Chroot is a method of focusing on a part of your filesystem. This changes apparent root directory. Which gives asscess to root filesystem and root access in order to perform various operations on the system.
Some of which include
- Recovering a broken install (Reinstalling the bootloader)
- Upgrading and Downgrading packages
- Resetting a forgotten passsword
- Fix your /etc/fstab
Sometimes in case dual boot, due to a Windows Update or a BIOS Update, It may happen that you are left with the default bios options which has Legacy Boot mode and you only have windows as a option to boot. Or maybe you just deleted your EFI partition somehow!
In this case the data in our linux partitions is safe but you cant access it directly. In order to gain access to the system you need to resintall GRUB (or more specifically MBR).
You need to access your broken installation in order to fix it.
- You need to grab the Arch Linux ISO from Website.
- Make a bootable USB Drive.
- Make sure to boot into UEFI mode.
- Boot into archlinux.
- Match the architecture of the system you are booted in with the system you wish to enter.
uname -rMost probably this will be
- Enable Swap if needed.
chroot is all about the root file filesystem
/. You need to mount the partition before performing
Check the location and filetype of the your disk.
Output in my case is :
Disk /dev/sda: 1.82 TiB, 2000398934016 bytes, 3907029168 sectors Disk model: ST2000LM007-1R81 Units: sectors of 1 * 512 = 512 bytes Sector size (logical/physical): 512 bytes / 4096 bytes I/O size (minimum/optimal): 4096 bytes / 4096 bytes Disklabel type: gpt Device Start End Sectors Size Type /dev/sda1 2048 526335 524288 256M Linux filesystem /dev/sda2 526336 419956735 419430400 200G Linux filesystem /dev/sda3 419956736 3277883391 2857926656 1.3T Linux filesystem /dev/sda4 3277883392 3278088191 204800 100M EFI System /dev/sda5 3278088192 3278120959 32768 16M Microsoft reserved /dev/sda6 3278120960 3905969269 627848310 299.4G Microsoft basic data /dev/sda7 3905970176 3907026943 1056768 516M Windows recovery environment
In above output :
/dev/sda2 #root filesystem(/) /dev/sda3 #home (/home) /dev/sda1 #EFI partition
To properly mounting these partitions you need to know the type of partition, You can get this using
/dev/sda4: UUID="BEBE-377F" BLOCK_SIZE="512" TYPE="vfat" PARTLABEL="EFI system partition" PARTUUID="b0ce5bc5-5767-4138-ba63-209fd95abbc7" /dev/sda2: UUID="cb2baa0a-3a81-42a1-9670-6060fabaa27f" BLOCK_SIZE="4096" TYPE="ext4" PARTUUID="8b7aaeab-1bcb-cf43-8b5d-785fbc5c63a1" /dev/sda7: BLOCK_SIZE="512" UUID="CAAEBF45AEBF2939" TYPE="ntfs" PARTUUID="ecd471f6-cbd4-4a8a-b70c-54070669939c" /dev/sda5: PARTLABEL="Microsoft reserved partition" PARTUUID="75d5ffda-1051-47cc-8cba-ae187d2d35d7" /dev/sda3: UUID="1fe29b19-feb2-4924-b8ac-91a7e4785e98" BLOCK_SIZE="4096" TYPE="ext4" PARTUUID="f15d44bb-96f9-0d42-a0f8-4109dd5959b0" /dev/sda1: UUID="D939-5AD9" BLOCK_SIZE="512" TYPE="vfat" PARTUUID="242f0c5c-5a6c-554c-a2c3-70d6268b835a" /dev/sda6: BLOCK_SIZE="512" UUID="3AAAC0ADAAC066CB" TYPE="ntfs" PARTLABEL="Basic data partition" PARTUUID="6cfc75a8-c9ee-4239-8cec-2394c0ec5037"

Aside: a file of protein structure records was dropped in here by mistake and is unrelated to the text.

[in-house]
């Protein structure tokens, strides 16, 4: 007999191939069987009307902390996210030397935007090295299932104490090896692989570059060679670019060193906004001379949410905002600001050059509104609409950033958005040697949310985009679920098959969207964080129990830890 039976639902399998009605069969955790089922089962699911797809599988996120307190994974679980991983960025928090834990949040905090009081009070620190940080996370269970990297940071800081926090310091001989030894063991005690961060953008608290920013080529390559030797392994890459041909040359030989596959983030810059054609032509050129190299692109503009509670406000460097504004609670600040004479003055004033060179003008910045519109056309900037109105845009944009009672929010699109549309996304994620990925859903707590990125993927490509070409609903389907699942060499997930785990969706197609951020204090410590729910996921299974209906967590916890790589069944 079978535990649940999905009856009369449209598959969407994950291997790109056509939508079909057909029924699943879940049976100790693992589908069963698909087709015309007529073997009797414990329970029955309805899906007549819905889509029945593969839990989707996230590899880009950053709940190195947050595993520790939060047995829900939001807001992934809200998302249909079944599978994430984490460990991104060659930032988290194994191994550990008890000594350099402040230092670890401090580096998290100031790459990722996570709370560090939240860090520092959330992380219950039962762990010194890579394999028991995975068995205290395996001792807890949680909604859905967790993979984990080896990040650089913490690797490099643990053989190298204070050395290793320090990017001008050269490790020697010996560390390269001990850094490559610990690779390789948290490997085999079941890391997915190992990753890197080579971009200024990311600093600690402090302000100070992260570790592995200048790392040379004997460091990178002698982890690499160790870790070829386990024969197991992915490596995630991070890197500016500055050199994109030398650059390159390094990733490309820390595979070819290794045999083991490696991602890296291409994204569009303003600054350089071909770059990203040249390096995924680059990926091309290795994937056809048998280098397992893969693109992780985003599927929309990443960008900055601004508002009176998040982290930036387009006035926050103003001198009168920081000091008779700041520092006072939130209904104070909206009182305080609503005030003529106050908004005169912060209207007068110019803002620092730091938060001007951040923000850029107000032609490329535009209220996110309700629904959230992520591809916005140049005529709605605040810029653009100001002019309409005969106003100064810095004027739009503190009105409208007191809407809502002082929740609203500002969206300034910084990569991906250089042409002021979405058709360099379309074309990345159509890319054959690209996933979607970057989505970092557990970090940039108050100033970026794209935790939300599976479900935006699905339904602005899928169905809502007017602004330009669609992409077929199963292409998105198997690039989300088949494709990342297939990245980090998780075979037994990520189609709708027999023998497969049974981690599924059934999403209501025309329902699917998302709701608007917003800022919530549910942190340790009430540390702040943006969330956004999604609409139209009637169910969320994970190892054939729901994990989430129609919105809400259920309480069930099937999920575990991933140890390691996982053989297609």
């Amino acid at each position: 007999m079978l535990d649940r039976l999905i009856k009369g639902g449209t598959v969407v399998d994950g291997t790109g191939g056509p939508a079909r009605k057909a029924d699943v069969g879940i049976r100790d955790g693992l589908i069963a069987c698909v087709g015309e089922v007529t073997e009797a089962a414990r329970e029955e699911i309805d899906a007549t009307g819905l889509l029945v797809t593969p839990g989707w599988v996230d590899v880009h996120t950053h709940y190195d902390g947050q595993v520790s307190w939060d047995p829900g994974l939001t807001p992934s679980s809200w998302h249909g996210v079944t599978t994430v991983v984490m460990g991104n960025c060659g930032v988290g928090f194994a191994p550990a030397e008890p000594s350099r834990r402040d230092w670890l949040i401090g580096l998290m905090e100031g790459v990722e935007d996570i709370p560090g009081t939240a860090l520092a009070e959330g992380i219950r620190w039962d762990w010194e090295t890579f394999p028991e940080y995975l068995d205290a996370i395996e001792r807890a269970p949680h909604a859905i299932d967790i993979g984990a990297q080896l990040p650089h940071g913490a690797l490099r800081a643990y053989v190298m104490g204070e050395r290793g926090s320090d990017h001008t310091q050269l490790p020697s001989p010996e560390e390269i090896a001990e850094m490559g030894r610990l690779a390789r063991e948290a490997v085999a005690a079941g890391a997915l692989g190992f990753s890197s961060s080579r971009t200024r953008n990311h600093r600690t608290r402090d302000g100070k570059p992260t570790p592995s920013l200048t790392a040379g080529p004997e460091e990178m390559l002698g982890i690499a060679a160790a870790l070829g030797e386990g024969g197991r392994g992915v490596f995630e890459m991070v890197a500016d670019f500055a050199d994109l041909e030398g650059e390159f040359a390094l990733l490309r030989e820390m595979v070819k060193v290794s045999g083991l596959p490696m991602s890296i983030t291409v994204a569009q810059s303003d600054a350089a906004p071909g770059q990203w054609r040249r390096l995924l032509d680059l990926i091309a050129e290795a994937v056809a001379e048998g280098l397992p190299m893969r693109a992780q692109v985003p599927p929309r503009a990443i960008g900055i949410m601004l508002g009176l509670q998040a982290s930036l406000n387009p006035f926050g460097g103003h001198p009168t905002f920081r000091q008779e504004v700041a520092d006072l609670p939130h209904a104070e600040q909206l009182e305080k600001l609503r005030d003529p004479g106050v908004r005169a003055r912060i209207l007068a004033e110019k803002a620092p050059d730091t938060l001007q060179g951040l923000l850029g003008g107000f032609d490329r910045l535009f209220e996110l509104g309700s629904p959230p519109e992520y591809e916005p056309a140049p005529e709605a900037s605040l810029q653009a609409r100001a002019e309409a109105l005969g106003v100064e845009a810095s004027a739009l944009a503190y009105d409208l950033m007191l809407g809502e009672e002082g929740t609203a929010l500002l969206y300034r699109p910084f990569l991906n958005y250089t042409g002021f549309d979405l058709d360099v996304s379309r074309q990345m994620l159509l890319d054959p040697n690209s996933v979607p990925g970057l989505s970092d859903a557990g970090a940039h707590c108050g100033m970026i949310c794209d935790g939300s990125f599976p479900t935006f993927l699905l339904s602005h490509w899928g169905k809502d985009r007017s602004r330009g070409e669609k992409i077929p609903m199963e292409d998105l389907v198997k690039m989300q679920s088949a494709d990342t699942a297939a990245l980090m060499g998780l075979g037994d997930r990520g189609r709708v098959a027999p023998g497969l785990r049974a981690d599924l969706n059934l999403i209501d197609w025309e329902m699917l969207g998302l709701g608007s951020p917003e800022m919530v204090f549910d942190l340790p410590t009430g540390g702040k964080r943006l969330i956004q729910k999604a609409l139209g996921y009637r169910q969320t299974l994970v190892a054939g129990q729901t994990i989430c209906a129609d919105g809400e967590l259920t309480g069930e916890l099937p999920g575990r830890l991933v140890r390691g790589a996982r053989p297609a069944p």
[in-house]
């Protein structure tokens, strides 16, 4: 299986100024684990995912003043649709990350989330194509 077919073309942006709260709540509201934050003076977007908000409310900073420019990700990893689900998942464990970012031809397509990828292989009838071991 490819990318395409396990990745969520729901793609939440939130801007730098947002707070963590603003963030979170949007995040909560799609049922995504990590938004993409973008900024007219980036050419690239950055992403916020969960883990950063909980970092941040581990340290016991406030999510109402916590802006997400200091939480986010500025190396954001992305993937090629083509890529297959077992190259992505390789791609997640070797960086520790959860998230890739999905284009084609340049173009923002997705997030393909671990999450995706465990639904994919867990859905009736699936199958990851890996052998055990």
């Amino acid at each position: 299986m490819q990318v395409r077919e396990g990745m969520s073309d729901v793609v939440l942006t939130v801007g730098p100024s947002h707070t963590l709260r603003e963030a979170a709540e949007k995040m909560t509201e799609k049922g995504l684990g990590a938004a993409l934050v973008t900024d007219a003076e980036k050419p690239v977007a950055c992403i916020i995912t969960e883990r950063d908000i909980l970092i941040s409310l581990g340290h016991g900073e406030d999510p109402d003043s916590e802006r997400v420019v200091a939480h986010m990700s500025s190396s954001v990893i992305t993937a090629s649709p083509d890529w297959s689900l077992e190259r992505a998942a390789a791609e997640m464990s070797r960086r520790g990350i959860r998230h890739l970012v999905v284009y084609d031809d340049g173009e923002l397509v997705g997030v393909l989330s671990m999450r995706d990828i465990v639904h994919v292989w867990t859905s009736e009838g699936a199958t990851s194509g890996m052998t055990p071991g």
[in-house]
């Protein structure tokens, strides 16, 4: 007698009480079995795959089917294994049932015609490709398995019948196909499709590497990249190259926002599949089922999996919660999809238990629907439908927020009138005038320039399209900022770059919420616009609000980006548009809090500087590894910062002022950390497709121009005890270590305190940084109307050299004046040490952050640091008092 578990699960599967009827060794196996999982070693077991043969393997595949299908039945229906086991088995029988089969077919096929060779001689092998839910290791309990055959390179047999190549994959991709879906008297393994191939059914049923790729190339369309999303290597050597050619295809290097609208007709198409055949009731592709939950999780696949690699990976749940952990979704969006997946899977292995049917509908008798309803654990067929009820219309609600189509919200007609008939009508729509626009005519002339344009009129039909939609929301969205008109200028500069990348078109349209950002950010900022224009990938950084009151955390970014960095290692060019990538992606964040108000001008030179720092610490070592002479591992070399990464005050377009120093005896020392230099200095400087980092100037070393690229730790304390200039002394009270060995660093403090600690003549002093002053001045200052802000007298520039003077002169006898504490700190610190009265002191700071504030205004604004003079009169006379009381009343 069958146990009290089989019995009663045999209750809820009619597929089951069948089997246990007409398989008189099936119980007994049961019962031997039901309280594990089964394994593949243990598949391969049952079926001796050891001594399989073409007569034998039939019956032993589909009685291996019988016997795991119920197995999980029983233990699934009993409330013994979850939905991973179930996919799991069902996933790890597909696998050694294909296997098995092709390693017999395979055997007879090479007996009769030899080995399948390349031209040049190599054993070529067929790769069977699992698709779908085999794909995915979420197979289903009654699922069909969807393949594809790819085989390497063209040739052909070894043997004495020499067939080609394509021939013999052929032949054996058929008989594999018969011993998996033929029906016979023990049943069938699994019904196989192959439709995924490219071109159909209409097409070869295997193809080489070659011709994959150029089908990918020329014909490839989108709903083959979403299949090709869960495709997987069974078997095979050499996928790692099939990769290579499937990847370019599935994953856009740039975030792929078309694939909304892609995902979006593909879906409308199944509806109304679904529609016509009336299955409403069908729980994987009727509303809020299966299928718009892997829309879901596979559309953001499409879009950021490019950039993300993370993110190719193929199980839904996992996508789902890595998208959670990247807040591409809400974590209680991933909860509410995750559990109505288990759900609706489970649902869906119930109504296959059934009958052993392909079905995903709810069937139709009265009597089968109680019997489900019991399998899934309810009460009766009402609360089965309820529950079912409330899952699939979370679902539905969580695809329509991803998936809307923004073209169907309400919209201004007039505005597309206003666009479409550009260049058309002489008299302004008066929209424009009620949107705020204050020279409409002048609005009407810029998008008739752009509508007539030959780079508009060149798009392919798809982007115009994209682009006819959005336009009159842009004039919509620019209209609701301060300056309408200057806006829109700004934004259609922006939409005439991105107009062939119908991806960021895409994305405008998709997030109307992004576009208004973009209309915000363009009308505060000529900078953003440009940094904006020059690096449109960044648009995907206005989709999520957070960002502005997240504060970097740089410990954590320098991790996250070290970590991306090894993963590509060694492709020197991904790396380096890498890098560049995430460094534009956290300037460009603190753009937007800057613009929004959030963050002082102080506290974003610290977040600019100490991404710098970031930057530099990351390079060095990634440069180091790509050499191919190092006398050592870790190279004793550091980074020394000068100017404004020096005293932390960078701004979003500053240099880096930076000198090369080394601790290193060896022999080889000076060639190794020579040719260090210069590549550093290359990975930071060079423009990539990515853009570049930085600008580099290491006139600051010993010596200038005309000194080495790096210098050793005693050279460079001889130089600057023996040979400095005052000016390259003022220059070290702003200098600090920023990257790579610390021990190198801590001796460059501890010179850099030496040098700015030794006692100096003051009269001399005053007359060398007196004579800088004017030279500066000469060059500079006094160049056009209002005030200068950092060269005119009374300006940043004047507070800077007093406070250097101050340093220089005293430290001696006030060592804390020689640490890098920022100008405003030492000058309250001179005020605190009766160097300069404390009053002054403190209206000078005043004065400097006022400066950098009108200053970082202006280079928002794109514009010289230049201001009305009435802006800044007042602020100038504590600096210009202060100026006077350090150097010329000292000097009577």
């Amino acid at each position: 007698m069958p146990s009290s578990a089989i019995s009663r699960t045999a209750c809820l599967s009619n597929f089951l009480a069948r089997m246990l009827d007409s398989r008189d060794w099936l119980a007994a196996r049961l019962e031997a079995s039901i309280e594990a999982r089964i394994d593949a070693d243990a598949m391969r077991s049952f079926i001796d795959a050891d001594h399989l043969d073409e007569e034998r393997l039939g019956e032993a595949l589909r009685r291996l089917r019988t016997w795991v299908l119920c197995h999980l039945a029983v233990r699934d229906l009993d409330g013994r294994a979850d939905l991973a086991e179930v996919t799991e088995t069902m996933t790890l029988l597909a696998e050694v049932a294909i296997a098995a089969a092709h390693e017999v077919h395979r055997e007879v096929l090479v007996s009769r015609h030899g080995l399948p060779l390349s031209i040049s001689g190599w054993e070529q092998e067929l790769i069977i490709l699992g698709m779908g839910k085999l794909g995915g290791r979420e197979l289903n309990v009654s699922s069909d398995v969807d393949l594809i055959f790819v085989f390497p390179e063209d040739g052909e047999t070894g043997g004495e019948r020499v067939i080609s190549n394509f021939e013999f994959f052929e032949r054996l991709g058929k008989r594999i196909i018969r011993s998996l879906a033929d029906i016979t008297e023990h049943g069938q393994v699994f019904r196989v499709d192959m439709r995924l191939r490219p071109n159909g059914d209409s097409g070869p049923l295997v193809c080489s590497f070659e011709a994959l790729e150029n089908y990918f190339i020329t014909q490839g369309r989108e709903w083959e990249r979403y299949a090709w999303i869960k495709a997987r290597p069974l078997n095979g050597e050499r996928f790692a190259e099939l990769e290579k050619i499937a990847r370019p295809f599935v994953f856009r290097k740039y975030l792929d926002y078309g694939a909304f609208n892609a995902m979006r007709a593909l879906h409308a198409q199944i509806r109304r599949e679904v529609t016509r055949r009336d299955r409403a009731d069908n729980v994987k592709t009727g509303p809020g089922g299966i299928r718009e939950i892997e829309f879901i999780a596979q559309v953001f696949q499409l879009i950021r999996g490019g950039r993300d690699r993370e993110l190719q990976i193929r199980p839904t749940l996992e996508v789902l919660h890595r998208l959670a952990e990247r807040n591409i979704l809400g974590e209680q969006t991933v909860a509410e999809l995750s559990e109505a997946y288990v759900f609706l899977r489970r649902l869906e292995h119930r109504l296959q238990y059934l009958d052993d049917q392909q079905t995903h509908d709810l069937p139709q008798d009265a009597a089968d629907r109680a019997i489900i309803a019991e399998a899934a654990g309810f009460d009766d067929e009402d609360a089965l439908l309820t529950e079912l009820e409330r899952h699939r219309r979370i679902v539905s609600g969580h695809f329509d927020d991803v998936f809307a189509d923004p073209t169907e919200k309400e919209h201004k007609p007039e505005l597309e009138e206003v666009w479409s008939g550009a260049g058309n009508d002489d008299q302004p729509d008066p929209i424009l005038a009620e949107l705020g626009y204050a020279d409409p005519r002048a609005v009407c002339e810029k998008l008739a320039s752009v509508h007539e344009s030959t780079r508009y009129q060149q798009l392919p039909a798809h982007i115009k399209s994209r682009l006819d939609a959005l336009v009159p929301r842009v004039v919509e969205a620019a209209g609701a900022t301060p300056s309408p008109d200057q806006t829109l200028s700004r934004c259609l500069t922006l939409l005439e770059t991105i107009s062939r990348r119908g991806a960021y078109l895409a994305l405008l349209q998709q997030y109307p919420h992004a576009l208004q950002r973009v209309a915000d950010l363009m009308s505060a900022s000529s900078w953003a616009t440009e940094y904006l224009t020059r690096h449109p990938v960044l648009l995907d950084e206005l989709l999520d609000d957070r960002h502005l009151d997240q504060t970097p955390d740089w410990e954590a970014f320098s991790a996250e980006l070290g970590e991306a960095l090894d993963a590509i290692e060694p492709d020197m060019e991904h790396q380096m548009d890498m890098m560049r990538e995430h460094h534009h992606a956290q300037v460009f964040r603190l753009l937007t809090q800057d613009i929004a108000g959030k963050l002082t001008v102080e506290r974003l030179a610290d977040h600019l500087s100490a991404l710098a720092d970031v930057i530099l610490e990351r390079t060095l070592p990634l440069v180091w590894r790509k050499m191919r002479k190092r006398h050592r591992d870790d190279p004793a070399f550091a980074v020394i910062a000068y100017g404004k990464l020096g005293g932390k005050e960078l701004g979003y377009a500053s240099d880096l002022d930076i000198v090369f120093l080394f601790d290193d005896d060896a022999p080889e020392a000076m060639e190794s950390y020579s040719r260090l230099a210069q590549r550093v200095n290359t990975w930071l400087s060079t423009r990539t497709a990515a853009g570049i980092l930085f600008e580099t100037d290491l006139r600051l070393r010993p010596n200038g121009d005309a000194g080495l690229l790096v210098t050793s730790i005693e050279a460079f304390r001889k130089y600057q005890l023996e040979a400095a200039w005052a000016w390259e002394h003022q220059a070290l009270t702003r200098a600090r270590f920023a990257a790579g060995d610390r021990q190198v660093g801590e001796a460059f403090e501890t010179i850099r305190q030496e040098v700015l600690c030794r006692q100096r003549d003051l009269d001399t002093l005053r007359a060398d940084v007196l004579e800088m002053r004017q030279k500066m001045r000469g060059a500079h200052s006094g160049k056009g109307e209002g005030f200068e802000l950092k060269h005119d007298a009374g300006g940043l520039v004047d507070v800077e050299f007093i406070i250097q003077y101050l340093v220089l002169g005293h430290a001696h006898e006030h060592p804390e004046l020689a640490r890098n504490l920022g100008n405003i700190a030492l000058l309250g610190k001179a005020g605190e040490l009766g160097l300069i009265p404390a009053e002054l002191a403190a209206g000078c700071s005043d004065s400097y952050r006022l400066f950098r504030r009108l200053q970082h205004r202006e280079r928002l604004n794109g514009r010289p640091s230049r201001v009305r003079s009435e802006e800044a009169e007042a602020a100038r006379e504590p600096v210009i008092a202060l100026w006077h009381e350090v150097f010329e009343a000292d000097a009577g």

You can get type of partition in
Now mount your partition accordingly on
- Most important partition is root
-tis the type of filesystem.
mount -t ext4 /dev/sda2 /mnt
mount -t ext4 /dev/sda3 /mnt/home
- Mount other required partitions.
These include virtual filesystems required for chroot to run
for i in /dev /dev/pts /proc /sys /run; do mount -B $i /mnt$i; done
- If you want to update the GRUB, mount
mount -B /sys/firmware/efi/efivars /mnt/sys/firmware/efi/efivars
- If you've setup your network and want to use it in the chrooted system, copy over
/etc/resolv.confso that you'll be able to resolve domain names :
cp -L /etc/resolv.conf /mnt/etc/resolv.conf
After all required partitions are mounted you are free to chroot into your
chroot command to move into mounted filesystem.
chroot /mnt /bin/bash
- If you'll be doing anything with GRUB, you'll need to be sure your
/etc/mtabfile is up-to-date :
grep -v rootfs /proc/mounts > /etc/mtab
After a successful
chroot, You get root access on mounted root(
/) filesystem. You are free to do anything you want. Like :
- Upgrade and Downgrade packages.
Use your package manager to upgrade or downgrade broken packages.
- Change a forgotten password.
You can use
passwd <username>to change the password.
- Fix your
- Upgrade or Downgrade kernel.
- Anything you want to do.
In order to Reinstall the GRUB you need to mount your EFI partition.
mount -t vfat /dev/sda1 /boot/efi
grub-install --target=x86_64-efi --efi-directory=/boot/efi --bootloader-id=arch_grub --recheck --force --debug
After this make sure to unmount your EFI partition.
When you are done with your work you can exit
chroot by typing
Now unmount all the partitions you mounted.
umount -R /mnt
If any error occurs, you can use
umount -l to list all the mounted partitions and unmount remaining partitions.